A Report from Boston’s First “Big Data Summit”

Opinion

The first meeting of the Boston Big Data Summit was held yesterday. Since the announcement on October 2, the event has had a great reception. Just over a hundred people attended, with an almost even split between “end users” and “vendors.” By a significant margin, the vendors were entrepreneurs or self described “startup types.” Many established players were also represented in the audience.

The program featured a keynote speech by Curt Monash, a leading analyst and strategic advisor to the software industry. This was followed by a lively panel discussion with Ellen Rubin, founder and vice president of products at Cloudswitch; David Cohen, chief architect for the Cloud Infrastructure Group at EMC Corporation; and Larry Dennison, president and founder of Lightwolf Technologies.

The Boston area has long had a tradition of nurturing entrepreneurship in “big iron” and enterprise class products, and the audience yesterday reflected that tradition. Late in September, Bob Zurek and I met to discuss the possibility of setting up this forum. We recognized that there were no technical forums that were geared towards Database Management Systems (DBMS) and Information Management (IM) professionals in the Boston area, and felt that there was an acute need for one.

In setting up the Boston Big Data Summit, we had a simple mission: to create a technical forum for DBMS and IM professionals, and foster innovation and entrepreneurship in these areas, through networking, debate and the sharing of experience. The forums would necessarily be somewhat geeky (that’s what you get when you have two geeks running the show).

The goal was to make them accessible to everyone at no cost. Our sponsors Foley Hoag, Infobright, Expressor Software, and Kalido made the event possible, and we intend to continue to fund this venture through corporate sponsorships.

Yesterday’s event is, hopefully, the first of a regular series of events that we will be organizing. The next event is scheduled for sometime in January, and we would like the one after that, in the spring, to be a day long event with multiple speakers, panelists and discussion areas. The excellent reception to yesterday’s event is a clear indication of the need in this area.

The keynote speech reflected Curt’s extensive experience and depth of knowledge in the field of Big Data, analytics, and the companies and technologies in the space. Curt described the market and provided three different ways of segmenting the market for these products, a segmentation that was the subject of much discussion after the event ended. The comment that the “NoSQL movement is like the Ron Paul movement—they are unhappy, don’t like what they have, and have little to offer” was well received by an audience full of “database types”.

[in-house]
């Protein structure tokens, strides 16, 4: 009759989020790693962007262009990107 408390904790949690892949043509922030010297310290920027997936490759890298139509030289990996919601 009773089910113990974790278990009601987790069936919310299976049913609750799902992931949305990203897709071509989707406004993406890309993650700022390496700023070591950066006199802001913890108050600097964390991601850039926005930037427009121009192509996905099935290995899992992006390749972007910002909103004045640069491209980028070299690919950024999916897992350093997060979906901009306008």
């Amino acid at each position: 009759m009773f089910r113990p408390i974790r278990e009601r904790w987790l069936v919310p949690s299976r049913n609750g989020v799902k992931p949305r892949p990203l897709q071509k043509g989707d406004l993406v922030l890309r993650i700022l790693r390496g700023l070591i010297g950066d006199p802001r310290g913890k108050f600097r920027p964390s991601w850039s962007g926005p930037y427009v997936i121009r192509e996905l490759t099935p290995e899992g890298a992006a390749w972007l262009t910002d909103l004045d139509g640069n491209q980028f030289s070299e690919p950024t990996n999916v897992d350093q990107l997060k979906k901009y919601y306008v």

The panel discussion was lively; there were very few subjects where the panelists were unanimous in their opinion. Each brought a different perspective to the problem, a perspective reflecting their areas of expertise (and the target markets of their company’s products).

Even terms as commonplace as “Pure Cloud” and “Enterprise Cloud” are not uniformly defined, and this is a reflection of the immaturity and rapid change in the field. “Clouds are nebulous things,” one panelist quipped.

However, there was a unanimous view that Data Warehousing in the cloud was a distant vision, primarily because of bandwidth limitations, highly variable latencies and bandwidth between storage, memory and CPU, and the lack of robust security infrastructures in the cloud. Participants seemed to agree that cloud adoption in the next year would be characterized by slow migration of low risk and non-production activities, as more companies take their first steps in this direction.

The preliminary result of a survey of attendees indicates that participants are most concerned about issues relating to scalability, data quality and security in the cloud. A significant number of attendees are concerned about issues related to scientific computing with large data sets. Surprisingly, a very small number are interested in Data Warehousing as a Service. The next Big Data event will be in January, and we will be deciding the topic based on the input we received in this survey.

If you have comments about yesterday’s event or you would like to help with the next event, or be a sponsor for the event, please contact me. It is our goal to make these events accessible to everyone at no cost to the attendees and build a vibrant technical forum for DBMS and IM professionals in the Boston area.

Amrith Kumar is a technologist and entrepreneur who has helped design, architect and create enterprise class software and hardware products. He is the co-founder of the Boston Big Data Summit and writes a blog, Hype Cycles, which discusses a variety of technology related subjects. Follow @

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2 responses to “A Report from Boston’s First “Big Data Summit””

  1. I wasn’t there, but I’m glad you’re organizing this. Cool!